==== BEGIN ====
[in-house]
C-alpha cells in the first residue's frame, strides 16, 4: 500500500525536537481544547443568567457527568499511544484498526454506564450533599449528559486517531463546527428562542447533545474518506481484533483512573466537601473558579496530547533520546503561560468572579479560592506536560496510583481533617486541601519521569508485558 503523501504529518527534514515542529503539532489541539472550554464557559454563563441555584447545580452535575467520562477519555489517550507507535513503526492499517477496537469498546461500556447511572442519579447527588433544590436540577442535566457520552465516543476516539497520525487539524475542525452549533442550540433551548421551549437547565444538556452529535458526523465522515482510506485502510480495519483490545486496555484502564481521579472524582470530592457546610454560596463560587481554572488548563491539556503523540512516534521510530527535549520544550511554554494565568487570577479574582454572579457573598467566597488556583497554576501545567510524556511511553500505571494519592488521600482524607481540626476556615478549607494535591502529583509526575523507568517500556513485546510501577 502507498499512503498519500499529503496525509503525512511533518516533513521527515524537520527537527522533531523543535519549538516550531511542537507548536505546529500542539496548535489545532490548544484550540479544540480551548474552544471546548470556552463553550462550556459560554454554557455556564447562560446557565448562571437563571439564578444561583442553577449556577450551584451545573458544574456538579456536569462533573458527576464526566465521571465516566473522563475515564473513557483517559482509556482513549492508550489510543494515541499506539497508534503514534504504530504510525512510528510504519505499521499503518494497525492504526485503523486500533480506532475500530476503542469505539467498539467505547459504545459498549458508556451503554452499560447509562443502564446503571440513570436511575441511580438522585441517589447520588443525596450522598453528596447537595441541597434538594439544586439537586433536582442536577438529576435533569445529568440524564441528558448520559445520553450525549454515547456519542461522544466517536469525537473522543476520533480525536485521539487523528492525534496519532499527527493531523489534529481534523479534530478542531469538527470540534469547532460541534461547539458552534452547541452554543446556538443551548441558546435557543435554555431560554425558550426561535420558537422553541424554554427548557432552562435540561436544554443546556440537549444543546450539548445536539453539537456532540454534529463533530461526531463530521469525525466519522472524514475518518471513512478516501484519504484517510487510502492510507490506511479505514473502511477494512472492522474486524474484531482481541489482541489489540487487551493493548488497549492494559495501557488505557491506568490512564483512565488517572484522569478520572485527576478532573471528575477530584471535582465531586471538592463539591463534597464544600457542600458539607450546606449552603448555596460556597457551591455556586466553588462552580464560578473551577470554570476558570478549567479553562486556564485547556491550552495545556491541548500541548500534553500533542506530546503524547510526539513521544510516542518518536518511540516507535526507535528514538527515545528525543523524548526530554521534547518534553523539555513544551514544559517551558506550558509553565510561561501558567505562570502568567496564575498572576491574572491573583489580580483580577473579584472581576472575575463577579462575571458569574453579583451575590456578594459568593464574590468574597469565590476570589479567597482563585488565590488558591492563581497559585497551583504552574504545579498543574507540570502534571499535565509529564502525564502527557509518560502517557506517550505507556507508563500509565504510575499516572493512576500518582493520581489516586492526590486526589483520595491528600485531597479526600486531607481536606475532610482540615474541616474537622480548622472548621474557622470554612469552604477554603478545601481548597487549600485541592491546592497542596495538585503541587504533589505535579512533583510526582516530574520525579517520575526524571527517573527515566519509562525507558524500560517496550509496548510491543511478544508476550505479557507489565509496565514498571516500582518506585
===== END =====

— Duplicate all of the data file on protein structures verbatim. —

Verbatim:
[in-house]
C-alpha cells in the first residue's frame, strides 16, 4: 500500500525536537481544547443568567457527568499511544484498526454506564450533599449528559486517531463546527428562542447533545474518506481484533483512573466537601473558579496530547533520546503561560468572579479560592506536560496510583481533617486541601519521569508485558 503523501504529518527534514515542529503539532489541539472550554464557559454563563441555584447545580452535575467520562477519555489517550507507535513503526492499517477496537469498546461500556447511572442519579447527588433544590436540577442535566457520552465516543476516539497520525487539524475542525452549533442550540433551548421551549437547565444538556452529535458526523465522515482510506485502510480495519483490545486496555484502564481521579472524582470530592457546610454560596463560587481554572488548563491539556503523540512516534521510530527535549520544550511554554494565568487570577479574582454572579457573598467566597488556583497554576501545567510524556511511553500505571494519592488521600482524607481540626476556615478549607494535591502529583509526575523507568517500556513485546510501577 502507498499512503498519500499529503496525509503525512511533518516533513521527515524537520527537527522533531523543535519549538516550531511542537507548536505546529500542539496548535489545532490548544484550540479544540480551548474552544471546548470556552463553550462550556459560554454554557455556564447562560446557565448562571437563571439564578444561583442553577449556577450551584451545573458544574456538579456536569462533573458527576464526566465521571465516566473522563475515564473513557483517559482509556482513549492508550489510543494515541499506539497508534503514534504504530504510525512510528510504519505499521499503518494497525492504526485503523486500533480506532475500530476503542469505539467498539467505547459504545459498549458508556451503554452499560447509562443502564446503571440513570436511575441511580438522585441517589447520588443525596450522598453528596447537595441541597434538594439544586439537586433536582442536577438529576435533569445529568440524564441528558448520559445520553450525549454515547456519542461522544466517536469525537473522543476520533480525536485521539487523528492525534496519532499527527493531523489534529481534523479534530478542531469538527470540534469547532460541534461547539458552534452547541452554543446556538443551548441558546435557543435554555431560554425558550426561535420558537422553541424554554427548557432552562435540561436544554443546556440537549444543546450539548445536539453539537456532540454534529463533530461526531463530521469525525466519522472524514475518518471513512478516501484519504484517510487510502492510507490506511479505514473502511477494512472492522474486524474484531482481541489482541489489540487487551493493548488497549492494559495501557488505557491506568490512564483512565488517572484522569478520572485527576478532573471528575477530584471535582465531586471538592463539591463534597464544600457542600458539607450546606449552603448555596460556597457551591455556586466553588462552580464560578473551577470554570476558570478549567479553562486556564485547556491550552495545556491541548500541548500534553500533542506530546503524547510526539513521544510516542518518536518511540516507535526507535528514538527515545528525543523524548526530554521534547518534553523539555513544551514544559517551558506550558509553565510561561501558567505562570502568567496564575498572576491574572491573583489580580483580577473579584472581576472575575463577579462575571458569574453579583451575590456578594459568593464574590468574597469565590476570589479567597482563585488565590488558591492563581497559585497551583504552574504545579498543574507540570502534571499535565509529564502525564502527557509518560502517557506517550505507556507508563500509565504510575499516572493512576500518582493520581489516586492526590486526589483520595491528600485531597479526600486531607481536606475532610482540615474541616474537622480548622472548621474557622470554612469552604477554603478545601481548597487549600485541592491546592497542596495538585503541587504533589505535579512533583510526582516530574520525579517520575526524571527517573527515566519509562525507558524500560517496550509496548510491543511478544508476550505479557507489565509496565514498571516500582518506585